Wednesday, February 25, 2015

The Method Writer: In Too Deep?

by Eve Dobbs

Avid readers can relate to intrepid writers – especially when it comes to immersion. A sublime novel will create a universe which, regardless of how realistic it seems, will be so believable and all-consuming that the act of reading is to live that universe itself. If that universe is infinite and authentic and the characters are as close to the reader’s heart as the twists and turns of the plot itself, then no amount of closure will reconcile the reader once that book is ended and the transformation to the “normal” world initiates. We think, we dwell, we relive that book until we reach the next one in the series, unless there are none left. Just imagine the scale on which this occurs for a writer – someone who not only must live, breathe, and experience their universe, but create it. From their moment of waking until the night hours greet the dawn, a writer will engage themselves in their world not only with a bird’s eye view but on foot, crafting each detail as tangibly as if they were there in person.

Without question, the universe in which a story takes place, particularly in the genres of science fiction and fantasy, is vital. It transcends setting and plot triggers, but influences a character’s particular predisposition and cultural, social values as well as environment and technology. How a character and society coordinate individually and collectively is determined by this universe, and when this construct is disrupted, how the universe responds – be it through political downfall or environmental turmoil, etc. – is also up to the writer to make authentic. From the ground upwards, virtually every aspect of the universe must be forged, inspired by other influences and refined over and over again. To do this, writers not only research, brainstorm, and write, but transfer their psyche into that universe – a ritual which is very much like “getting into the zone”. 

Other writers may call the key to get into this zone “negative capability”, the ability which Keats wrote is to “contemplate the world without the desire to try and reconcile contradictory aspects or fit it into closed and rational systems,” and which empowers a writer to adopt a range of characters as well as environments. A convincing universe will inspire a reader to “suspend their disbelief” because the elements which would normally be questioned appear justified without excessive explanation, like in the case of technology and magic. A writer must test out the waters of their own environment and see just how tangible it is, and like a method actor, become emotionally, physically, and intellectually involved their world. This requires considerable imagination as well as practice, and some writers use a variety of techniques to initiate this mode. Writers have fasted, meditated, and shut themselves away for sleepless days, where others have tried the influence of narcotics to break barriers between worlds and conjure up a whole other plane of thought. But it is not only the psychedelic exploration which, if uncontrolled, can be dangerous – a psychological journey which has claimed many writers. Taking on not only a character but an entire universe can not only be taxing, but a difficult process – one which can be far more consuming for the writer than it is for the reader.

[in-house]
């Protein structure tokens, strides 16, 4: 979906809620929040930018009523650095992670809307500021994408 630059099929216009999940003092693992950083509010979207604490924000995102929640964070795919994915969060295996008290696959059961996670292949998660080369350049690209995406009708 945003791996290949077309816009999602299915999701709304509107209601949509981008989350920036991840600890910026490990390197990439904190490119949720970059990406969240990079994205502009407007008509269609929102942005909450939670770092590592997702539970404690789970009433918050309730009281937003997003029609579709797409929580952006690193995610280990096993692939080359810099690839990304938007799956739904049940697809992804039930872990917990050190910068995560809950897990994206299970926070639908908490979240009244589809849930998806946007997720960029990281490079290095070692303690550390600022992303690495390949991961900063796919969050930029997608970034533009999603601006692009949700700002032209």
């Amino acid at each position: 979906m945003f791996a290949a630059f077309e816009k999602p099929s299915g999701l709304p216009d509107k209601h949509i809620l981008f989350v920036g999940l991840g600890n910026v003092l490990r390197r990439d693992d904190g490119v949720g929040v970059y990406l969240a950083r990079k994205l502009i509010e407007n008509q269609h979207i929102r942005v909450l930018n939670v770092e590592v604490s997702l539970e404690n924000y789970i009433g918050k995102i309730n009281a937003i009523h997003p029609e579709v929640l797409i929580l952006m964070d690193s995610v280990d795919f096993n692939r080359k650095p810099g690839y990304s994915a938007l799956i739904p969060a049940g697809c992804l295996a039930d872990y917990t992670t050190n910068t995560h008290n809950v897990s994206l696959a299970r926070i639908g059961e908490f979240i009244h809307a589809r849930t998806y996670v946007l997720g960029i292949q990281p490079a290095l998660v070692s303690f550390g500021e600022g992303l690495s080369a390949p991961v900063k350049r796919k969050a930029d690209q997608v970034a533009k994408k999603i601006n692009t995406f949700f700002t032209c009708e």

Writers must be able to deal with this psychologically – those who may use writing cathartically as well as exploring different aspects of their personality, particularly the darker aspects, can find themselves in problematic places when dwelling or “brooding” in a particular environment for a while. Like other artists, writers must take space from their work. How frequent this is and in what duration will depend on the individual – there is no universal formula. But that space from the creative world (or simply engaging in another creative project) is vital for maintaining clarity, and sometimes that can be crucial – writers must not only become knee-deep in their world, but able to observe it with objective distance. If a writer is so engrossed that they lose perspective, then the story will fail – unless that is the stream of consciousness which the writer wishes to follow.

The worlds we explore are all dangerous, accessing doors in our mind with threaten never to release us. Perhaps one of the best examples of this is the Myst universe – where worlds are literally created through the writing of books. Should the syntax be unstable, that world will literally fall apart into ruins, along with its people – a poignant metaphor for our own world where the writer must be all, do all, and know all.

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